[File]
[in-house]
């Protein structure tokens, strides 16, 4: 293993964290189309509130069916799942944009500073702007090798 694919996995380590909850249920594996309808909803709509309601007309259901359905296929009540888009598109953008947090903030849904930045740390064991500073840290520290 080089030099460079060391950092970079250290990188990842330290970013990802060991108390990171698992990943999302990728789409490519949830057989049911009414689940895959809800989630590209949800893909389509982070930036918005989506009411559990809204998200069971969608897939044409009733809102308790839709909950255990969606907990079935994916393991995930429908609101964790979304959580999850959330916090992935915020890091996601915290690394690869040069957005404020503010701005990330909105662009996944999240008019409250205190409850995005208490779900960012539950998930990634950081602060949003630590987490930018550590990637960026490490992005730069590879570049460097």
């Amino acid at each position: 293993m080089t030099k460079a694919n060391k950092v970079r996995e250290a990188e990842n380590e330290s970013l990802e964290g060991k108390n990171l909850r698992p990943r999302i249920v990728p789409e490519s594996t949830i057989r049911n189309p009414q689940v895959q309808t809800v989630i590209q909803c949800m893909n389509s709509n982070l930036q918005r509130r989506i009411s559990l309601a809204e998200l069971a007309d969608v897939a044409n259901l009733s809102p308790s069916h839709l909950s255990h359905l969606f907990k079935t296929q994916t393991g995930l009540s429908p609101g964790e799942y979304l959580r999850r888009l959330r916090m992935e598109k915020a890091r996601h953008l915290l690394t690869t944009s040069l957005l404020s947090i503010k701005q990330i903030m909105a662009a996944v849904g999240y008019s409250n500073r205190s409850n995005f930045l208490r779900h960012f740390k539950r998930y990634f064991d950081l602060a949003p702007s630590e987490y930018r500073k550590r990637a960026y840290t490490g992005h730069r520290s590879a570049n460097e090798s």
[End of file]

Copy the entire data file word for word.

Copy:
[in-house]
């Protein structure tokens, strides 16, 4: 293993964290189309509130069916799942944009500073702007090798 694919996995380590909850249920594996309808909803709509309601007309259901359905296929009540888009598109953008947090903030849904930045740390064991500073840290520290 080089030099460079060391950092970079250290990188990842330290970013990802060991108390990171698992990943999302990728789409490519949830057989049911009414689940895959809800989630590209949800893909389509982070930036918005989506009411559990809204998200069971969608897939044409009733809102308790839709909950255990969606907990079935994916393991995930429908609101964790979304959580999850959330916090992935915020890091996601915290690394690869040069957005404020503010701005990330909105662009996944999240008019409250205190409850995005208490779900960012539950998930990634950081602060949003630590987490930018550590990637960026490490992005730069590879570049460097």
């Amino acid at each position: 293993m080089t030099k460079a694919n060391k950092v970079r996995e250290a990188e990842n380590e330290s970013l990802e964290g060991k108390n990171l909850r698992p990943r999302i249920v990728p789409e490519s594996t949830i057989r049911n189309p009414q689940v895959q309808t809800v989630i590209q909803c949800m893909n389509s709509n982070l930036q918005r509130r989506i009411s559990l309601a809204e998200l069971a007309d969608v897939a044409n259901l009733s809102p308790s069916h839709l909950s255990h359905l969606f907990k079935t296929q994916t393991g995930l009540s429908p609101g964790e799942y979304l959580r999850r888009l959330r916090m992935e598109k915020a890091r996601h953008l915290l690394t690869t944009s040069l957005l404020s947090i503010k701005q990330i903030m909105a662009a996944v849904g999240y008019s409250n500073r205190s409850n995005f930045l208490r779900h960012f740390k539950r998930y990634f064991d950081l602060a949003p702007s630590e987490y930018r500073k550590r990637a960026y840290t490490g992005h730069r520290s590879a570049n460097e090798s």